The fact that plans are limited in their ability to provide a normal retirement age that is based on completion of a stated number of years of service does not mean that plans cannot provide benefits that are based on completion of a stated number of years of service. For example, an early retirement benefit, including an unreduced early retirement benefit, is permitted to be conditioned on completion of a stated number of years of service (such as 30 years of service). However, an early retirement benefit is generally only permitted to commence with an annuity starting date that is after severance from employment (except to the extent permitted under § 401(a)(36), as added by the Pension Protection Act of 2006, Pub. L. 109-280).

VI. Request for Comments

Sponsors of governmental plans and other plans not subject to the requirements of § 411 are asked to submit comments on whether normal retirement age under such a plan may be based on years of service. Comments are requested on whether and how a pension plan with a normal retirement age conditioned on the completion of a stated number of years of service satisfies the requirement in § 1.401(a)-1(b)(1)(i) that a pension plan be maintained primarily to provide for the payment of definitely determinable benefits after retirement or attainment of normal retirement age and how such a plan satisfies the pre-ERISA vesting rules. Comments should be submitted by November 25, 2007, to CC:PA:LPD:PR (Notice 2007-69), Room 5203, Internal Revenue Service, POB 7604 Ben Franklin Station, Washington, D.C. 20044. Comments may be hand delivered Monday through Friday between the hours of 8 a.m. and 4 p.m. to CC:PA:LPD:PR (Notice 2007-69), Courier’s Desk, Internal Revenue Service, 1111 Constitution Ave., N.W., Washington, D.C. Alternatively, comments may be submitted via the Internet at Notice.comments@irscounsel.treas.gov. Please include “Notice 2007-69” in the subject line of any electronic communication. All materials submitted will be available for public inspection and copying.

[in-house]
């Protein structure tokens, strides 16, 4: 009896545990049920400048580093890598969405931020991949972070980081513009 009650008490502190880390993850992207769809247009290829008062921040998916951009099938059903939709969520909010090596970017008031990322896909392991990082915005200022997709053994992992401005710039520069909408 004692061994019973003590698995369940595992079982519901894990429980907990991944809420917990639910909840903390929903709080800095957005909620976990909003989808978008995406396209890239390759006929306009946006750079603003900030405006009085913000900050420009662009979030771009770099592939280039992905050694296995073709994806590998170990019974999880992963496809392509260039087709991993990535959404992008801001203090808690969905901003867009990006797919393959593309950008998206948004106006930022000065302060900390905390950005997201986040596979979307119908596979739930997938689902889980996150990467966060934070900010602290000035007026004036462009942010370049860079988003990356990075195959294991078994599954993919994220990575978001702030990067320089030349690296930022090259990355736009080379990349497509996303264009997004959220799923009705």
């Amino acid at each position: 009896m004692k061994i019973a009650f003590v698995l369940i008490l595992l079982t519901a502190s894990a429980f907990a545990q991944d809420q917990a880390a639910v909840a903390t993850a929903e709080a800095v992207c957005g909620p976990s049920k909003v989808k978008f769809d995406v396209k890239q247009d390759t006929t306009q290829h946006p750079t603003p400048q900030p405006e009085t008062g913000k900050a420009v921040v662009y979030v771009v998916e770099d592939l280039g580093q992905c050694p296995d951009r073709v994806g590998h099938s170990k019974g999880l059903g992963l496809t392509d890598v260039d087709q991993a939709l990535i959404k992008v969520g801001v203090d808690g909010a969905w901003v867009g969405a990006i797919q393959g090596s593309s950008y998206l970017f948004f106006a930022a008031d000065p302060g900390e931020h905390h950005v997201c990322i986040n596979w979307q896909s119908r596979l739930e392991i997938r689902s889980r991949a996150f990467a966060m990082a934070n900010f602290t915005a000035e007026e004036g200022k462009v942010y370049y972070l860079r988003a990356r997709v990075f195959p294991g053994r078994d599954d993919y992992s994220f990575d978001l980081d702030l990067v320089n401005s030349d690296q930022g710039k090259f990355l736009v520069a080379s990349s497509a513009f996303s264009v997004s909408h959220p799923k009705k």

VII. Effect on Other Documents

Rev. Proc. 2007-4 is modified.

Notice 2007-3 is modified to provide that the 2007 regulations will be taken into account in the Service’s review of a plan that is submitted for a determination letter during the Cycle B submission period only if the plan is an individually designed or a multiple employer plan that, by its terms, is not eligible for the relief in this notice. Thus, for example, the 2007 regulations will be taken into account in the Service’s review of an individually designed or a multiple employer plan that is submitted during the Cycle B submission period if, under the plan, a participant hired at age 18 or older could attain the plan’s normal retirement age before the age of 40. The 2007 regulations will also be taken into account in the Service’s review of pre-approved defined benefit plans that are submitted for opinion or advisory letters during the Cycle B submission period.

Drafting Information

The principal authors of this notice are Diane S. Bloom and James P. Flannery of the Employee Plans, Tax Exempt and Government Entities Division. For further information regarding this notice, please contact the Employee Plans taxpayer assistance answering service Monday through Friday between 8:30 a.m. and 4:30 p.m. Eastern time at 1-877-829-5500 (a toll-free call) or e-mail RetirementPlanQuestions@irs.gov.